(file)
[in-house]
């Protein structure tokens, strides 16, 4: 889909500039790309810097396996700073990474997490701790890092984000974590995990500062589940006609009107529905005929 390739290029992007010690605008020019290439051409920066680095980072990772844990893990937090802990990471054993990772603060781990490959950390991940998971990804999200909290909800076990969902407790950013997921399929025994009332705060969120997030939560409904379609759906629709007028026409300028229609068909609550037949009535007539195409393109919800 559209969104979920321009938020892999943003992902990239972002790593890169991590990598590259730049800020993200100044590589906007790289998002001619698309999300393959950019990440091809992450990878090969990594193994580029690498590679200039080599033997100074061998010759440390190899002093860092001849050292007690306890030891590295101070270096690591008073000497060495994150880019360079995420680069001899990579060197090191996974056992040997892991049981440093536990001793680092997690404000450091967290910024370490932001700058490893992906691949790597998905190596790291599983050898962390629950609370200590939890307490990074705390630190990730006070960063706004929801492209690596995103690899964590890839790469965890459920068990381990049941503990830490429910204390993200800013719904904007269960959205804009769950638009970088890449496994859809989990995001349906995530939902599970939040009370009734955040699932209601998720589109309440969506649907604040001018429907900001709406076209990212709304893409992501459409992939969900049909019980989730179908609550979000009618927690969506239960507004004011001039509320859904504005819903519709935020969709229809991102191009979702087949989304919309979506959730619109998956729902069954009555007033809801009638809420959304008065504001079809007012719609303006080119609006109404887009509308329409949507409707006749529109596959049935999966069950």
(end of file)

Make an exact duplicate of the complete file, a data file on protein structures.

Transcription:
[in-house]
């Protein structure tokens, strides 16, 4: 889909500039790309810097396996700073990474997490701790890092984000974590995990500062589940006609009107529905005929 390739290029992007010690605008020019290439051409920066680095980072990772844990893990937090802990990471054993990772603060781990490959950390991940998971990804999200909290909800076990969902407790950013997921399929025994009332705060969120997030939560409904379609759906629709007028026409300028229609068909609550037949009535007539195409393109919800 559209969104979920321009938020892999943003992902990239972002790593890169991590990598590259730049800020993200100044590589906007790289998002001619698309999300393959950019990440091809992450990878090969990594193994580029690498590679200039080599033997100074061998010759440390190899002093860092001849050292007690306890030891590295101070270096690591008073000497060495994150880019360079995420680069001899990579060197090191996974056992040997892991049981440093536990001793680092997690404000450091967290910024370490932001700058490893992906691949790597998905190596790291599983050898962390629950609370200590939890307490990074705390630190990730006070960063706004929801492209690596995103690899964590890839790469965890459920068990381990049941503990830490429910204390993200800013719904904007269960959205804009769950638009970088890449496994859809989990995001349906995530939902599970939040009370009734955040699932209601998720589109309440969506649907604040001018429907900001709406076209990212709304893409992501459409992939969900049909019980989730179908609550979000009618927690969506239960507004004011001039509320859904504005819903519709935020969709229809991102191009979702087949989304919309979506959730619109998956729902069954009555007033809801009638809420959304008065504001079809007012719609303006080119609006109404887009509308329409949507409707006749529109596959049935999966069950």